What happened to Wendi Hird after she got out of prison? "Wendi chose a home church and met a God-fearing man," said a front page story in the July edition. "Because Chaplain Henry had made such an impact on her life, he was asked to officiate their marriage."
After 18 years behind bars, what did Debbie Carlino worry about when she was finally released? "Wondering if I'll remember how to answer the phone when it rings," another story reported.
The inmates covered graduation for the GED students. Wrote an obit for a volunteer chaplain. Started an "Ask a Nurse" column.
And though they set out to share information, to have something to do, they wound up producing much more than printed pages: a sense of pride and community; knowledge of their neighbors; news to discuss; accomplishments to applaud.
These women can't have hair dryers or hot plates, can't decide when to wake up or what to wear, can't drive or cook or hug their kids. But once a month, they can read about their corner of the world. And know they matter.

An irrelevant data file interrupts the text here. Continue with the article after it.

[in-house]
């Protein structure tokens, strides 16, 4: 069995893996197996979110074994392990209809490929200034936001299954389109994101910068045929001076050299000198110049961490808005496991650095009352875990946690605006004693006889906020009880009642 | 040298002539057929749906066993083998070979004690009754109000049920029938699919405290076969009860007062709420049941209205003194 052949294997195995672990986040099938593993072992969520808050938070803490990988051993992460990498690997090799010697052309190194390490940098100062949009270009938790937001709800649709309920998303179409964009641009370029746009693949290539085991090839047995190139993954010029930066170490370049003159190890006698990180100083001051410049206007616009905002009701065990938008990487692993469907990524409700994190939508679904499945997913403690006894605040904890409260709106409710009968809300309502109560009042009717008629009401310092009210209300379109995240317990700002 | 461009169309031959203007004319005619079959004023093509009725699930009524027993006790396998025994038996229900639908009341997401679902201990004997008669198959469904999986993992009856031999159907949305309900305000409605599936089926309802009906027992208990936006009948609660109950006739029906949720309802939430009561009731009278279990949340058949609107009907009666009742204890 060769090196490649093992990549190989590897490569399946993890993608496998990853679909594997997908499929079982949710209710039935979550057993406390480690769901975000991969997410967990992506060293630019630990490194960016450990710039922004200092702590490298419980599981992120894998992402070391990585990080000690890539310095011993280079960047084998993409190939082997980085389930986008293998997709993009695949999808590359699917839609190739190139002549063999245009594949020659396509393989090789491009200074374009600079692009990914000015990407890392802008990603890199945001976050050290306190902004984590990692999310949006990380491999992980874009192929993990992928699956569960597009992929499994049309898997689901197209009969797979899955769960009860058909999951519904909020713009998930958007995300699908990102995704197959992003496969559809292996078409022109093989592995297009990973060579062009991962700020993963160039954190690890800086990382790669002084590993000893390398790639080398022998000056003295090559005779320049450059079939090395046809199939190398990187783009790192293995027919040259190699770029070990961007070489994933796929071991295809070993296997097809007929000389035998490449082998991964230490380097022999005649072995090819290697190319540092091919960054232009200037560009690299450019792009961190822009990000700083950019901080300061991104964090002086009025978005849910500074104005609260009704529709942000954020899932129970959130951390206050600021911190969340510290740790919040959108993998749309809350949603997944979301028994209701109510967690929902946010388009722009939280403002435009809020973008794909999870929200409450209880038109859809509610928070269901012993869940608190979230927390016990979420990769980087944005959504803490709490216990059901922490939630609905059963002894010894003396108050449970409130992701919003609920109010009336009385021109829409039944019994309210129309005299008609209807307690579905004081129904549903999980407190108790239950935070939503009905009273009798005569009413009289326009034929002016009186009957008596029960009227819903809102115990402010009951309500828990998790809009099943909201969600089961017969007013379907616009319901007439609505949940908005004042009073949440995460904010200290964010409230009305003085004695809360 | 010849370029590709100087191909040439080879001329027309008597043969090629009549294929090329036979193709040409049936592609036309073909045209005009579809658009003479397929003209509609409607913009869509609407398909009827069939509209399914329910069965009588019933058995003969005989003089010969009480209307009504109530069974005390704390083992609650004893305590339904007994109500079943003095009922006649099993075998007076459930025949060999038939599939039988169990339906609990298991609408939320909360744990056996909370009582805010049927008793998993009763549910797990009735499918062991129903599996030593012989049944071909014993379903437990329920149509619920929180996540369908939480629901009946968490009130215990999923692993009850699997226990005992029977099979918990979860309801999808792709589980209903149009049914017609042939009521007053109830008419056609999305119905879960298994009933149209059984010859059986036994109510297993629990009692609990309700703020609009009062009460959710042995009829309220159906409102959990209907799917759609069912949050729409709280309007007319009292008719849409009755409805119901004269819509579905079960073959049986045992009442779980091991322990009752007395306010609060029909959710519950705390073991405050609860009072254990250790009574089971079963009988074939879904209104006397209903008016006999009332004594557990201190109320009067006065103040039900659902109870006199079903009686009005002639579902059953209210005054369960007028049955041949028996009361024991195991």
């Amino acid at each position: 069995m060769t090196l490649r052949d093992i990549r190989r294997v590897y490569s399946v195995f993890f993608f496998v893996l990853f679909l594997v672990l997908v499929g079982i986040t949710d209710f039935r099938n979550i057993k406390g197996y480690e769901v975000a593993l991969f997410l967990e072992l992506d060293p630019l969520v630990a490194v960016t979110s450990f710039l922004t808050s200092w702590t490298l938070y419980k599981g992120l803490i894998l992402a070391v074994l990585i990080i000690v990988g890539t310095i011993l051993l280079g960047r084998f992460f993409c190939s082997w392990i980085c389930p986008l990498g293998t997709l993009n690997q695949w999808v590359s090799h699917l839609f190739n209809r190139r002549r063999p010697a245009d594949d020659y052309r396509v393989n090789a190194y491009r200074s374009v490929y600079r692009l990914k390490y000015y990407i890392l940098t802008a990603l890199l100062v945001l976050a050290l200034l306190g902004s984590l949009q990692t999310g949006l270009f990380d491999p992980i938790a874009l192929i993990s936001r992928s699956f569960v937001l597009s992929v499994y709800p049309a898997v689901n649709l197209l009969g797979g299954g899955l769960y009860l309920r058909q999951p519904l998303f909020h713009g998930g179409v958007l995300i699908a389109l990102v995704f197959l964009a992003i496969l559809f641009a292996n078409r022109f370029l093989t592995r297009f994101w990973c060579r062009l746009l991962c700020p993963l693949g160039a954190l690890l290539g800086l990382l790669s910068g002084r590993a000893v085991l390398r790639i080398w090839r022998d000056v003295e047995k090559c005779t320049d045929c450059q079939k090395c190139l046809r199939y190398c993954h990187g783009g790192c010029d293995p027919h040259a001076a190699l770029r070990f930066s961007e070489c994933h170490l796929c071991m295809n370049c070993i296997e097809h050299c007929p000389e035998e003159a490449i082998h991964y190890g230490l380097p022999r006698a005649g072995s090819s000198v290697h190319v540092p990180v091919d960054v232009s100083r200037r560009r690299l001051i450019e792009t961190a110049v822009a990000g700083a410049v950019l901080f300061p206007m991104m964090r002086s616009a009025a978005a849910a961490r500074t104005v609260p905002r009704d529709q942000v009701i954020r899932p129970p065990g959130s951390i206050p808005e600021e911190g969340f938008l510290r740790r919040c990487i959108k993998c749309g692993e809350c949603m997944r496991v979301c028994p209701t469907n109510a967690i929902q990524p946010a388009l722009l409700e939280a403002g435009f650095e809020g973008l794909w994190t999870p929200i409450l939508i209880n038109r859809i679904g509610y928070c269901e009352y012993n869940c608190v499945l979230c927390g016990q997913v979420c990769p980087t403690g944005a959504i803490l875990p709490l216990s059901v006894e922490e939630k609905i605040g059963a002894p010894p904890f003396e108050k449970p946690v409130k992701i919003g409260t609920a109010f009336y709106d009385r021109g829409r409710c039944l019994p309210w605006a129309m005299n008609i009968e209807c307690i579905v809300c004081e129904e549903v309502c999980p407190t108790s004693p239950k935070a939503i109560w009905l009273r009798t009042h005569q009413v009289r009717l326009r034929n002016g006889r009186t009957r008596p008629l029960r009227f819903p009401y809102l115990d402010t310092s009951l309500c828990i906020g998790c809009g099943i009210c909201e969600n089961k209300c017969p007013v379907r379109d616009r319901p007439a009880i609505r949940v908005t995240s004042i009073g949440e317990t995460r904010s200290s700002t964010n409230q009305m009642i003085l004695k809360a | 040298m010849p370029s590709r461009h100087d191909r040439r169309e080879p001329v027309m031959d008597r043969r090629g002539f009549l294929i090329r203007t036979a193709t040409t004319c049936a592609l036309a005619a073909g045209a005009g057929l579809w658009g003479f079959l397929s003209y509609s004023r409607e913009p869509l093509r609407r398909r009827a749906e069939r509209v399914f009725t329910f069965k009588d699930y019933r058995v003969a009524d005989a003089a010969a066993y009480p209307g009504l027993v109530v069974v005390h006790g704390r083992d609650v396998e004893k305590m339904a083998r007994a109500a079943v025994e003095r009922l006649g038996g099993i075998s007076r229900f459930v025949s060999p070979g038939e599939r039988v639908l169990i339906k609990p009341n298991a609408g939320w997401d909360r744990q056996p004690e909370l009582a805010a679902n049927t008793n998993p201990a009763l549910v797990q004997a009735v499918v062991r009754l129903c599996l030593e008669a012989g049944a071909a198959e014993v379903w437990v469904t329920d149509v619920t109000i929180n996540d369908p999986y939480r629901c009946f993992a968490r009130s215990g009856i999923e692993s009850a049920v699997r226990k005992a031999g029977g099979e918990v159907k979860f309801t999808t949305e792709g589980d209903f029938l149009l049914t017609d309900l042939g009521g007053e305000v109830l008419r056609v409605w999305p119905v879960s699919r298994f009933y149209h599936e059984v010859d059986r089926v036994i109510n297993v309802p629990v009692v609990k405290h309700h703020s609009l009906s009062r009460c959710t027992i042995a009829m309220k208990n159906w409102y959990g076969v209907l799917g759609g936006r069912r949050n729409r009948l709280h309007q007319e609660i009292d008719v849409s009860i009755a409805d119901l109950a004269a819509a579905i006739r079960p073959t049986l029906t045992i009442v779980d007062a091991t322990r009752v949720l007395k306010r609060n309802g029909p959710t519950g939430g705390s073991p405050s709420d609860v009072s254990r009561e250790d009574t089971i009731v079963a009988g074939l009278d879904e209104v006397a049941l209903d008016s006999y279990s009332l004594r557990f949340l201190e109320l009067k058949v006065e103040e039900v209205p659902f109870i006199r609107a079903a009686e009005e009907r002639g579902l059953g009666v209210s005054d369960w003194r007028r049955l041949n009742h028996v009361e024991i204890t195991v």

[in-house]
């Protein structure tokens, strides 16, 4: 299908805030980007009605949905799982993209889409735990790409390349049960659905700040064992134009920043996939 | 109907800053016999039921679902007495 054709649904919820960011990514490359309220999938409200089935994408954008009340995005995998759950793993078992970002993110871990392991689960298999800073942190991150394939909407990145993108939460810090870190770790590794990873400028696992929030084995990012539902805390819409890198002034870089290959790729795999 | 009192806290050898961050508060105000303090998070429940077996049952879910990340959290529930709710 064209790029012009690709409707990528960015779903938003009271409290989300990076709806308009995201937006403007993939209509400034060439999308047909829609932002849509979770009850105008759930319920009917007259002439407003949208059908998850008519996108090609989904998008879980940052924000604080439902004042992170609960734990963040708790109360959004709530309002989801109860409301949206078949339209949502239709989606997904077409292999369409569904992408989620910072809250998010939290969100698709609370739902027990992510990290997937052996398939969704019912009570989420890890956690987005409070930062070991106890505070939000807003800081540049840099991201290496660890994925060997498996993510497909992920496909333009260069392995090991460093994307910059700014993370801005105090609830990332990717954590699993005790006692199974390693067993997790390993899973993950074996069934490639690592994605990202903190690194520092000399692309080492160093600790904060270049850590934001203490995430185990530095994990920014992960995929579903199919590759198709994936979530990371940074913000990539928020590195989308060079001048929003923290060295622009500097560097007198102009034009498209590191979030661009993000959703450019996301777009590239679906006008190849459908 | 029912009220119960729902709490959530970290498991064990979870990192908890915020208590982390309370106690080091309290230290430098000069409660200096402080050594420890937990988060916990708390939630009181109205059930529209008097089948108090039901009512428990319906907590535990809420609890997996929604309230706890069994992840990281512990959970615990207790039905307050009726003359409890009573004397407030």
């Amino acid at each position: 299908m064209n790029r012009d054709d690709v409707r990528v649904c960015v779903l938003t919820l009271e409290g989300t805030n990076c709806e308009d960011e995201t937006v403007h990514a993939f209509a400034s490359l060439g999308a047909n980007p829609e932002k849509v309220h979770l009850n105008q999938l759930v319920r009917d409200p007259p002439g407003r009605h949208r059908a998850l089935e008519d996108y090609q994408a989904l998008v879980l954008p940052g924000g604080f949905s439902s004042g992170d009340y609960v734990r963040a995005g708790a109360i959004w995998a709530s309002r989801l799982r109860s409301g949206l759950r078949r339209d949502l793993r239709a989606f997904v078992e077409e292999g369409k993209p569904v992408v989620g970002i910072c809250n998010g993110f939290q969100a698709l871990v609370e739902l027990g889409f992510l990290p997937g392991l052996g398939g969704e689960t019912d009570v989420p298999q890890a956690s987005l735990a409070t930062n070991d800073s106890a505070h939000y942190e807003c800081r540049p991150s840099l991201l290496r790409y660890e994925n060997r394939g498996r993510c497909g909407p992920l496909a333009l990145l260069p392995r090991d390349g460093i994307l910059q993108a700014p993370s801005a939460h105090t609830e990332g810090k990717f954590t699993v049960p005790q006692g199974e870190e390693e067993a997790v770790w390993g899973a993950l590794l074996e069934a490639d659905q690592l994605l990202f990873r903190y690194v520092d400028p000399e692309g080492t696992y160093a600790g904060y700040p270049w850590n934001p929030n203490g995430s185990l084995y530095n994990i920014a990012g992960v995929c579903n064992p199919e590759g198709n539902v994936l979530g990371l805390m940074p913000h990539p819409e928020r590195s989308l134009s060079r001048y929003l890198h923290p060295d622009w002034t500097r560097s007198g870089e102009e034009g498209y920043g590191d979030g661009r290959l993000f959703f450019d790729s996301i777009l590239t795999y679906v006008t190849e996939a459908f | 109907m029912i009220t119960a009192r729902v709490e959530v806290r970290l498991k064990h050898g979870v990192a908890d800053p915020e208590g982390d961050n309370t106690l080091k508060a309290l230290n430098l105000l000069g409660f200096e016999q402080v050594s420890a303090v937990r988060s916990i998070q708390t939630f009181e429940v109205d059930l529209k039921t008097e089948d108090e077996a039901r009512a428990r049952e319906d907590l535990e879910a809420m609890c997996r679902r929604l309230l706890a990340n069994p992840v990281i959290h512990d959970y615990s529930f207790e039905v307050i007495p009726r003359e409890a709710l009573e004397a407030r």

"It makes us feel more normal," Brown said. "Things are happening, people do care, even in here."
"ATTENTION: OUTSIDE GROUNDS AND MOW CREW," she wrote for the next issue. "You are hereby acknowledged for the hard work you do. Going forth among the poison ivy, reptiles, insects and mutant grasshoppers that karate kick you in the neck when you walk through their hood . . .
"MAY A CLOUD COVER THE SUN IN YOUR TIME OF NEED."
• • •
Inside the prison library, the women were waiting.